Unfortunately, the precedent that this game set for ‘online only’ games has the gaming community shaking their heads every time it is announced. As a result, games like Battlefield Hardline, Star Wars Battlefront, Titanfall, and even Destiny have the gaming community tragically split. While there are dedicated fans of each of those games, the potential for these games to rock the foundations of gaming did not come to fruition.
Indie Game of the Year – Beyond Sol
The selection of this game was quite hard for me. With so many different games that I had the opportunity to play this year (including Rocket League, Rebel Galaxy, Sword Coast Legends, and many others), I eventually settled upon the one game that I spent the most time playing.
Beyond Sol is basically the spiritual successor to the melding of Master Of Orion and Space Rangers 2: Rise of the Dominators. You are a lone ship dropped in the midst of multiple factions and pirates duking it out for survival in some corner of some galaxy. You must build your own star port complete with defenses and other customizations and eventually dominate the entire sector. Others will be trying to do the same as your scavenge the stars for resources and battle other ships and fleets. I literally lost an entire weekend to this game in the midst of playing my other console games that I loved playing simply because of the building and exploration portion of this 4X action strategy game.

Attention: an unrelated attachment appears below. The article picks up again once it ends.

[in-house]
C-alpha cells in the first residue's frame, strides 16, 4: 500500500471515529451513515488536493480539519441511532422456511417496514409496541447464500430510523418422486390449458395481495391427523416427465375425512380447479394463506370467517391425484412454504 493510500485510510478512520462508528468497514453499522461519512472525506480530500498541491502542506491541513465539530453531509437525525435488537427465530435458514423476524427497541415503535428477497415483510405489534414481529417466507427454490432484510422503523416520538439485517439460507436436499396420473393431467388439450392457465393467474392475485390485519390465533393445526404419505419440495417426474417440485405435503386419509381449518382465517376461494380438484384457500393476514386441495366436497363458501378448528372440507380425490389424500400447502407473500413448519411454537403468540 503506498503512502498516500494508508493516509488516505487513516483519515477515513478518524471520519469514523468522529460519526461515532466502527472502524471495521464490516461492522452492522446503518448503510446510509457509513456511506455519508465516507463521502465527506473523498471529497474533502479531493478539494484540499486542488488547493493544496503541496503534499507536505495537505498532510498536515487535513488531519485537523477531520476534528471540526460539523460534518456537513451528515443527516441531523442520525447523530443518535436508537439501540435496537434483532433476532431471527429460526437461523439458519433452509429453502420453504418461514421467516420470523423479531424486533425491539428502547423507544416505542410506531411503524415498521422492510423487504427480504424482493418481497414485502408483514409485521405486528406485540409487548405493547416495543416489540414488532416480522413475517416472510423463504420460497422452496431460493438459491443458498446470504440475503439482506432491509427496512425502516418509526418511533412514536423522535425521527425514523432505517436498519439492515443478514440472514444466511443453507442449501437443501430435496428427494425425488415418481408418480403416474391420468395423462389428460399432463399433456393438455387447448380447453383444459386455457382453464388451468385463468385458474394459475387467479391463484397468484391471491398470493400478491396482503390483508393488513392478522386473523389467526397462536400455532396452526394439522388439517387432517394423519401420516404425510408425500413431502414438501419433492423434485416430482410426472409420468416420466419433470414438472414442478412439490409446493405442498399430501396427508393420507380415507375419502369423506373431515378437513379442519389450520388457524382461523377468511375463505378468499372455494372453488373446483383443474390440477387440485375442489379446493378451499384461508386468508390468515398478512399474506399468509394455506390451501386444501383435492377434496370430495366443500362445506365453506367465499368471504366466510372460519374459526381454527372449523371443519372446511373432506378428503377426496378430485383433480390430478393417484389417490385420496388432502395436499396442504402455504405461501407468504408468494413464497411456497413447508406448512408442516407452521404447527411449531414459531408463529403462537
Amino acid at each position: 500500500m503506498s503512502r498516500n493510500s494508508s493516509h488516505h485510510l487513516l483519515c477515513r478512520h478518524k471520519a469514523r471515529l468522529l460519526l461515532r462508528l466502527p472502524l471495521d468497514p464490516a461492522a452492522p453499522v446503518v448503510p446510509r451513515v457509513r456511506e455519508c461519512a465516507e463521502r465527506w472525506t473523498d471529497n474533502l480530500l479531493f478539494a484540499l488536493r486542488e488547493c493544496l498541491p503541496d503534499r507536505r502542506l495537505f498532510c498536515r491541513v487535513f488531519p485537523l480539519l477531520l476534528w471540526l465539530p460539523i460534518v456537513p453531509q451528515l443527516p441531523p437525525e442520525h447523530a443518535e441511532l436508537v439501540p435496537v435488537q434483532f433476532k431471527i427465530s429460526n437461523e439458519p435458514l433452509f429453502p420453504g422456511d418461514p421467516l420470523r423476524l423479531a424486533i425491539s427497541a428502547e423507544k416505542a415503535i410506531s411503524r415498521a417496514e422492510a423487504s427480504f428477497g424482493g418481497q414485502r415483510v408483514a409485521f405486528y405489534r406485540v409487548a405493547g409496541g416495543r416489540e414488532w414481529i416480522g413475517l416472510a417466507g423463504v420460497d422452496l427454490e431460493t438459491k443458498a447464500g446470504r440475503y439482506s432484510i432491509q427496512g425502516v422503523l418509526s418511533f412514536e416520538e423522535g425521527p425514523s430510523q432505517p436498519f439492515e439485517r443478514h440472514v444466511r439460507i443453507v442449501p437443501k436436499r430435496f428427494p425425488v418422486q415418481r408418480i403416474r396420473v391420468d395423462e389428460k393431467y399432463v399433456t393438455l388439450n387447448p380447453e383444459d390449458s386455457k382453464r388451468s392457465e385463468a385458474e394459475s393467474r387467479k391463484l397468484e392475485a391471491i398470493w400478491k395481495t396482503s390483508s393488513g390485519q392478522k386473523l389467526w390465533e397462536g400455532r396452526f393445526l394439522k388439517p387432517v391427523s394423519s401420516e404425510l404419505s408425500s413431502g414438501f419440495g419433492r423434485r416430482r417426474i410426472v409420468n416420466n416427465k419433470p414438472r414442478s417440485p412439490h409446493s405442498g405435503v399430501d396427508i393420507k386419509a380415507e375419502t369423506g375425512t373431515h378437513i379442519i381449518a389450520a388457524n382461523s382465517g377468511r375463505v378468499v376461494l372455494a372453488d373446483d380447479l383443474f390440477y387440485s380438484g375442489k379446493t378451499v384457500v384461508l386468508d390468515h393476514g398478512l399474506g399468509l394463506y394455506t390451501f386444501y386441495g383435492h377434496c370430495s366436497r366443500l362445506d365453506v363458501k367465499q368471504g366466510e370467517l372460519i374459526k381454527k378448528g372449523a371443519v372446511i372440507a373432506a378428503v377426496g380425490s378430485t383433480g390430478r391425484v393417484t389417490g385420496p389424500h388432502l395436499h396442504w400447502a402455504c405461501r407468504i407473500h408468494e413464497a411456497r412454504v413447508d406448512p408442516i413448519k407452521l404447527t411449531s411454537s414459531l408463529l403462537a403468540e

Without a doubt, this game was a big standout in the midst of a lot of great indie games for me. Mind you, I am partial to space adventures!
Biggest Surprise of the Year – Dying Light
Ok, so I probably flip-flop over this award a few times every 30 minutes so I basically had to slap myself to settle on this decision. Dying Light was a big-time bright spot early in the year as we all waited for the likes of Dragon Age: Inquisition and Witcher 3 to drop. The beginning of the year is typically so slow with quality game releases so seeing Dying Light do so well and play so well was a welcome surprise. Honestly I think the performance of Dying Light was the doom of Dead Island which has effectively fell off the face of the video game Earth.
I think what set this game apart was the excellent parkour aspect of the game as well as the crafting and difficulty. Of course, let us not forget the sickest melee of the year, the dropkick! The ragdoll physics of the zombies coupled with the melee attacks in this game were pure comedy! Difficulty-wise, when the sun went down, a significant portion of the game had you either running for your life or breathing hard as you snuck around without a flashlight. Immense fun and nerve wracking to be had for many hours of open world fun with zombies! Who could ask for more?
RPG of the Year – Witcher 3